Nostalgia’s a Killer

It’s that time of year again, when everyone is road tripping back to their college campus to kick off Welcome Week.  I’ve been receiving the Snapchats all day, people making the yearly pilgrimage back to the holy land of beer bongs and football games.  And here I am, lying in my bed in the same oversized t-shirt listening to Death Cab for Cutie hoping to get the job, a job, ANY job.

Clichés are clichés for a reason.  College truly was the greatest four years of my life.  The random Wednesday night dorm parties, dancing the night away on Fridays, piecing it all back together at the winery the next day, and the late night study sessions that turned into Chinese takeout parties in the library.  College was the best of times… but it was also the worst of times.

That’s the thing about nostalgia, you tend to forget the bad times which elevates all the good times making you believe you’re leaving your life behind.  I know I cried trying to finish a 30 page paper, I FaceTimed my mother daily to see my her and my pets faces, I endured two heartbreaks, and let’s not forget all the times I was called a slut just because of the sports team I was on.  But I don’t remember all of this, not the same way I remember laying in bed swigging wine and laughing with my three best friends who stumbled into my room one night or the way it felt to be held by the boy I was with.  I can still feel the cold, sweet wine traveling through my body, the ache of my abs from laughter, and the feel of his warm hand on my cheek as he kissed me.  I can’t feel the tears or the stress.

Nostalgia’s a killer because it makes you believe the best is behind you.  When really the best hasn’t even begun.  I’m only 22, I have at least three more heartbreaks in me, a hundred first dates to go on, and countless nights at friends houses drinking wine and eating Ben & Jerry’s while gossiping about the Bachelorette.

Nostalgia may be bringing me down today just like many recent graduates but we will all get through this.  We can’t live the next 80 years reminiscing about the time we snuck into the bar at 19.

It’s Okay to Leave

That’s what my professor would always tell us in class about jobs.  We’re young and in our twenties and no one stays in one job or career field forever anymore anyway.  We can always start over.

Well hopefully this is true because I lasted three weeks and said ‘Nope, this a’int my bag!’

The job sucked.  And yes I know every job at 21 is going to suck but this one really sucked.  We sat in Sam’s Club selling products to customers for eight hours a day.  I’m pretty sure everyone thought I was dumb and was probably a college drop out but here’s the thing, I graduated in four years with two degrees and cum laude, I’m smarting than half the people shopping there.

I understood if you put the work in for a year and got to ownership you could make some good money but I’m not selling my soul for an extra 50K.  And my conscious is way too big to make anyone go through what I went through there.

Bottom line is that I won’t be good at something I have no passion for and passion is not part of their mantra.  I can’t be around people that ONLY care about money and trust me I love money, I love traveling and all my purses are Michael Korrs but come on there is more to life than money.  There’s traveling for service and helping animals.  Things that truly matter in life and are good for the soul and not just the looks.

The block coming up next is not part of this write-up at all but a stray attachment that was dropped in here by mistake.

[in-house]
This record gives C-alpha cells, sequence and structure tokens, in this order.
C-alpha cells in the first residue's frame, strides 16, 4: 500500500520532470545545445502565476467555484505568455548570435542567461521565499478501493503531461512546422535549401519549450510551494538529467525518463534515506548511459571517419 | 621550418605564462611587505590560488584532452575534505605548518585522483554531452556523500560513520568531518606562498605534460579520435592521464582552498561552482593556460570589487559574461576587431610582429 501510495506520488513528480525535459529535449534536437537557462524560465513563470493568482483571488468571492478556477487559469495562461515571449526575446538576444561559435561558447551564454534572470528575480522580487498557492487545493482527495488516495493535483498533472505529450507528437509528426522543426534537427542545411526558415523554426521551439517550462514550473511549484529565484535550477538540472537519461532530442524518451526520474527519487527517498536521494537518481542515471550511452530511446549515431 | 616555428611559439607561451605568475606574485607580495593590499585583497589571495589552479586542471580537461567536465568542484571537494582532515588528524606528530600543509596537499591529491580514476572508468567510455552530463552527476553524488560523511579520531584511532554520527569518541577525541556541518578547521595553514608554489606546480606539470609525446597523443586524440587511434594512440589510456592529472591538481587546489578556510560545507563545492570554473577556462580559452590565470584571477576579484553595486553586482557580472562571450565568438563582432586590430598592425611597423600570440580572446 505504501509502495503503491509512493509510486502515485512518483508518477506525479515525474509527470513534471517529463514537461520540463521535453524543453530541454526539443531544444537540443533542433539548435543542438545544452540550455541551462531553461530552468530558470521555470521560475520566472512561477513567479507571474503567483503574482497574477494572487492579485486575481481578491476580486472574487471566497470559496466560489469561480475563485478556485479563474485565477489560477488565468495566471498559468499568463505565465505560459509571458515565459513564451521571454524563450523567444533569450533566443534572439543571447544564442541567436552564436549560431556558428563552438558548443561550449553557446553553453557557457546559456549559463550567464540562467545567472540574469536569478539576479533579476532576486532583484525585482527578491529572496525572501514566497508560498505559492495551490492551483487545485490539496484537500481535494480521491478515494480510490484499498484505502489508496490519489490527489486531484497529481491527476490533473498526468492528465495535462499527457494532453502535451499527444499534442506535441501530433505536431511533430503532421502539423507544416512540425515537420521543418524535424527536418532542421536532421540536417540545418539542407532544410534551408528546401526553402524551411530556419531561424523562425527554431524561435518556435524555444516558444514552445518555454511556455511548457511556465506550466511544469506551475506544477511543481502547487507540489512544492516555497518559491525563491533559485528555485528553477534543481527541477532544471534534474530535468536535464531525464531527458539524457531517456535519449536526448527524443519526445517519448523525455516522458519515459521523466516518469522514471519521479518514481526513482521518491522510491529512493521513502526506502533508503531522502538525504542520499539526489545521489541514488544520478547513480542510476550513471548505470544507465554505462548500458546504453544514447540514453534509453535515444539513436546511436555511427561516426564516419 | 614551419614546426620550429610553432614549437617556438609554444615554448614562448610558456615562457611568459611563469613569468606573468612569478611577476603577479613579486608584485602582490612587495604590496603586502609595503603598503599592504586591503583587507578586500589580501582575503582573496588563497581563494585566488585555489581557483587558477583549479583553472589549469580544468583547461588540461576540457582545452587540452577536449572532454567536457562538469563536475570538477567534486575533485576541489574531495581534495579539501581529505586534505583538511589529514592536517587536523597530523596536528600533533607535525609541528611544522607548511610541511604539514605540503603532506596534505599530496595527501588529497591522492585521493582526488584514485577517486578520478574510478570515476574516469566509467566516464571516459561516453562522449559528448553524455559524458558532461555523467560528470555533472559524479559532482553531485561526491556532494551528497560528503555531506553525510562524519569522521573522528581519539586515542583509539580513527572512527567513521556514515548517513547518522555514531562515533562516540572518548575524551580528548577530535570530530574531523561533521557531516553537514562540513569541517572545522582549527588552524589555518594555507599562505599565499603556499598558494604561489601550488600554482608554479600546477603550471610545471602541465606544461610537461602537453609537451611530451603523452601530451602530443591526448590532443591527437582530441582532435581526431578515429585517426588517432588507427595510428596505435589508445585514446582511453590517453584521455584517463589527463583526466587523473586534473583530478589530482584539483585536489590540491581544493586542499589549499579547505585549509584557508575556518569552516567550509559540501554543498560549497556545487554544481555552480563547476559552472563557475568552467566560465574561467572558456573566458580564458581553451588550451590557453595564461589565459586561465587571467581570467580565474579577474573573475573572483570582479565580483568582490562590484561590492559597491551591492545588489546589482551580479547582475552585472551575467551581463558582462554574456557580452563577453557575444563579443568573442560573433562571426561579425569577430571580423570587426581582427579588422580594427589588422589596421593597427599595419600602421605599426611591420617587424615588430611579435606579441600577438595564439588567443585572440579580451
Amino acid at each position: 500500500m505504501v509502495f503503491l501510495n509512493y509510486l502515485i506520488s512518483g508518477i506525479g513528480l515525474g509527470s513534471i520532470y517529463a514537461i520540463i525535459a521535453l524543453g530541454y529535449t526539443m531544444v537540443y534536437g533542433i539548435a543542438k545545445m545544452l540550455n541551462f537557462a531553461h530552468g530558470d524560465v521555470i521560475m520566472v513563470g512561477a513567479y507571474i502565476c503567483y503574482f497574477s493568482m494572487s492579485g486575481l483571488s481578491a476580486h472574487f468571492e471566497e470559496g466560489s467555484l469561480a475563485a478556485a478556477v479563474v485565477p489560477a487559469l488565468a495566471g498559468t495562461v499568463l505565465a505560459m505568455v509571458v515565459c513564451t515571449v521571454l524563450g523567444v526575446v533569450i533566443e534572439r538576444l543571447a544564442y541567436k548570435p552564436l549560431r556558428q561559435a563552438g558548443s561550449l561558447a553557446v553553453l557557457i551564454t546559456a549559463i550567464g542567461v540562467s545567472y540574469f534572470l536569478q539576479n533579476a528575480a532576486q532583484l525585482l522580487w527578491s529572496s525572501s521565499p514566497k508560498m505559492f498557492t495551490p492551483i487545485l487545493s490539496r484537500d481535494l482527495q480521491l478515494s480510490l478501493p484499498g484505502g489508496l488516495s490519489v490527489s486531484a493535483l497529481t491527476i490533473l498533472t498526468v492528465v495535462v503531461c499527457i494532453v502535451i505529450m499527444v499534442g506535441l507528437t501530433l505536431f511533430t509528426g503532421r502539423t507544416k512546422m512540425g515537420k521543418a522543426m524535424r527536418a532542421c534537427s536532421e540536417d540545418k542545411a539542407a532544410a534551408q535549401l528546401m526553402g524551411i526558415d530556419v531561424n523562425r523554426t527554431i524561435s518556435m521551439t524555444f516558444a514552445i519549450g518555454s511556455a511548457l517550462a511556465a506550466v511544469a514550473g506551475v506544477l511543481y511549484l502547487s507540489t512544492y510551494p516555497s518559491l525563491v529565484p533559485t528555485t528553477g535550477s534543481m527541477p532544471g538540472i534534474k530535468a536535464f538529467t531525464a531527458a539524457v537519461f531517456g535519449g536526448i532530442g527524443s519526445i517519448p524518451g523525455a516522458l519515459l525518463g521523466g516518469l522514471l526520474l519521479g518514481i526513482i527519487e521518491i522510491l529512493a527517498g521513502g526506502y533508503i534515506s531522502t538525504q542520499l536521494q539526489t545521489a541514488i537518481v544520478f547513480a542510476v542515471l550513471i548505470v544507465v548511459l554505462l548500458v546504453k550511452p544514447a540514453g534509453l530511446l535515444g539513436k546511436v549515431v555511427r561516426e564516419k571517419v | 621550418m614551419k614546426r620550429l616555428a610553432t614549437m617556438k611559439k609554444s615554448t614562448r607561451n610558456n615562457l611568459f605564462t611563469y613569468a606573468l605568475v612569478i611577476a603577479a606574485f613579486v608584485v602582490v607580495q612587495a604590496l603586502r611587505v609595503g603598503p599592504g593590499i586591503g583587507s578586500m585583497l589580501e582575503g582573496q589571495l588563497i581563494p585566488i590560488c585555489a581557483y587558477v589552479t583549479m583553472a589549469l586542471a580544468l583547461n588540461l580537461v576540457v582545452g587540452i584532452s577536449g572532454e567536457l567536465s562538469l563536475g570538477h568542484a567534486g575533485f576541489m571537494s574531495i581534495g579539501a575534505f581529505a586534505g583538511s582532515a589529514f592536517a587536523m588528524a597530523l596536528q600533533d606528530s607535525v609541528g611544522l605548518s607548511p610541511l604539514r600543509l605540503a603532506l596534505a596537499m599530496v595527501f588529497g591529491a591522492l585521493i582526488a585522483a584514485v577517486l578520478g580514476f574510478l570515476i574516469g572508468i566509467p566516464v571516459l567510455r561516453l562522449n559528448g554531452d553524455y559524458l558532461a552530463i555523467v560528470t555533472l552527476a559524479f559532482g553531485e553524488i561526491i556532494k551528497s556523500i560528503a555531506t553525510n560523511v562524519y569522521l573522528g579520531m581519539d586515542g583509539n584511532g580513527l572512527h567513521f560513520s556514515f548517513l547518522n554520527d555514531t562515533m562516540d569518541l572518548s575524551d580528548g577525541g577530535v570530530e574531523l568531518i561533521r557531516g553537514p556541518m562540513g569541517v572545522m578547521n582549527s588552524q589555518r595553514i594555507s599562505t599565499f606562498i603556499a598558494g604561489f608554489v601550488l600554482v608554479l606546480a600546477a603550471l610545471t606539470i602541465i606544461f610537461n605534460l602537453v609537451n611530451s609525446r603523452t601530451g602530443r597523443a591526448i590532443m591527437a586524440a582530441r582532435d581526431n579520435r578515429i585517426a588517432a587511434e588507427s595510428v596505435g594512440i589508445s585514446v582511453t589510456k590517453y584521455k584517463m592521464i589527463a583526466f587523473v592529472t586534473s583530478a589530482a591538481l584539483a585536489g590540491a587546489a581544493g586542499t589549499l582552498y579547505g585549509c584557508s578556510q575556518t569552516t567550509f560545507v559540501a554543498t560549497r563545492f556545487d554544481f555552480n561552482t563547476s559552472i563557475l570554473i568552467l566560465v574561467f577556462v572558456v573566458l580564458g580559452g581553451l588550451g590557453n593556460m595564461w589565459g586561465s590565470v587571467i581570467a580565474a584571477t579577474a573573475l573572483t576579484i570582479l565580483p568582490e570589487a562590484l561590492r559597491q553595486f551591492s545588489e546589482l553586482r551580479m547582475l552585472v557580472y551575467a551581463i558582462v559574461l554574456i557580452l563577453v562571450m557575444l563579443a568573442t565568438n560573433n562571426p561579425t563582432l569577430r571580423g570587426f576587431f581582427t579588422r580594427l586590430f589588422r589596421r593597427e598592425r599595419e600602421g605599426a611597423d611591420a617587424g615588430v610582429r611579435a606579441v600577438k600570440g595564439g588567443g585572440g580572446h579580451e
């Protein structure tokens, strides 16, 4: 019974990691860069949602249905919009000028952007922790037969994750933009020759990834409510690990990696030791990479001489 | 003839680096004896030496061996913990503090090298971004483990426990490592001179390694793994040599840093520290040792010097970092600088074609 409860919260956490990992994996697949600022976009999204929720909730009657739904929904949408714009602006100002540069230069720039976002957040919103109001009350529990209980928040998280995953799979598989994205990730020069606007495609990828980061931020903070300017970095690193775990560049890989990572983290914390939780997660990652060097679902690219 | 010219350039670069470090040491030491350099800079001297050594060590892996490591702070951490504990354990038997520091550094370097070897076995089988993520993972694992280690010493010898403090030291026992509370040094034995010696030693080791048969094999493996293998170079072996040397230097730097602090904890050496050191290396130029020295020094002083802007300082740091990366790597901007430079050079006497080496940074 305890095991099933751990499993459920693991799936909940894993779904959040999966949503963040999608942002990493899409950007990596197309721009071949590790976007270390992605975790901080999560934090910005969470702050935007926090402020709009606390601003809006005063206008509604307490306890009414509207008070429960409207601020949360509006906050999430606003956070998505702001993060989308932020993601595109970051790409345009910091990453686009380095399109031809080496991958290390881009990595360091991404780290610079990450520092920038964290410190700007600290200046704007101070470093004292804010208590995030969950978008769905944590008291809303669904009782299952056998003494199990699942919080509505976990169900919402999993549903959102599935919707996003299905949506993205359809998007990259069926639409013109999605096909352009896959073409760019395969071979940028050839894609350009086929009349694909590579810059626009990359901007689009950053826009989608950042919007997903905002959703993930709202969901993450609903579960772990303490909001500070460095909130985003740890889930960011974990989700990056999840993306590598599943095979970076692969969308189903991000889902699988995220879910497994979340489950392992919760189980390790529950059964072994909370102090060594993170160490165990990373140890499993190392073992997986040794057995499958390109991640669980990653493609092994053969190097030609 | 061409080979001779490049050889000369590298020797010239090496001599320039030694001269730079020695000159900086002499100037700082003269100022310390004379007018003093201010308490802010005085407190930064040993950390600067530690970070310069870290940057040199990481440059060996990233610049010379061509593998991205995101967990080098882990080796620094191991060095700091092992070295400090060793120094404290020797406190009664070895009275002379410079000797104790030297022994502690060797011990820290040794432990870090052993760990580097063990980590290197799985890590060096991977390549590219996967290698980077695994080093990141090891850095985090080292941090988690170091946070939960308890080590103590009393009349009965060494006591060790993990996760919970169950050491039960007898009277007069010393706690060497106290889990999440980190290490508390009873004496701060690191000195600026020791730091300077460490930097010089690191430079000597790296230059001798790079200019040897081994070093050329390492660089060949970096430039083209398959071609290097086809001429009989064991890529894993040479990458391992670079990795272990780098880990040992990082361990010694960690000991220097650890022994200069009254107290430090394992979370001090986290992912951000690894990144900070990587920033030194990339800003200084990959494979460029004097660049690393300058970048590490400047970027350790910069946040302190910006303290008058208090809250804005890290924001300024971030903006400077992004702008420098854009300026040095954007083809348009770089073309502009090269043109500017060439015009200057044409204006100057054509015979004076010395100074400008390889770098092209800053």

While in Sam’s one day I did have a nice conversation with a man that said there are three parts to keeping a healthy body and lifestyle.  Most people think there’s just two: physical health and mental health.  But people forget about the soul.  You need to keep your soul healthy to keep the rest in tact.

That hit me hard because this was not fulfilling to the soul.  I’m 21 I should be out partying on the weekend and taking time off to fly to London to see my best friend (possibly in love with) and spending time with my bunny instead of working all day everyday!

I told my friend (the aforementioned love) and he helped me through it saying ‘there’s a difference between working hard and working yourself into the ground.’  Everyone needs some time to theirselves and time for their soul.  I want to volunteer at the shelter on my days off but when you get literally zero days off that’s a little hard.

Anyway I’m 21, a recent college grad, and recently employed and even more recently unemployed.  And THAT’S OKAY.  We’re all just trying to get through this crazy thing we call life.  People say life is short, but it’s the longest thing any of us will ever experience, we might as well spend our time doing something we care about and are PASSIONATE about.

Why I Am Here

Currently I am sitting by the pool of my parents vacation house writing my first blog post with only $11.57 in my checking account.  Why did I find the need to say this?  Because I feel as if there are a lot of us twenty-something year olds in this position of transferring over from living the good life of college with our parents money to back us to graduating, getting a shitty job, and not know what to do.

We’re at this awkward point in our lives where we were all so excited to finally graduate and have our own lives so we graduated but now what?  We’re supposed to be living these fabulous, instagram worthy lives with our significant others and getting proposed to and all of these things you see on TV but in reality no ones life is fabulous.   But no one tells us it’s okay to be lost and newly single and still grieving the heart break and broke and living your worst life.

So I am here to show you all my shitty post grad life living in a mansion while working a shitty job and living off old boxes of pasta my mom stored here about 5 years ago.  BUT IT’S OKAY! And I know there’s a lot more of you out there just like me because honestly, who actually gets a good job out of college???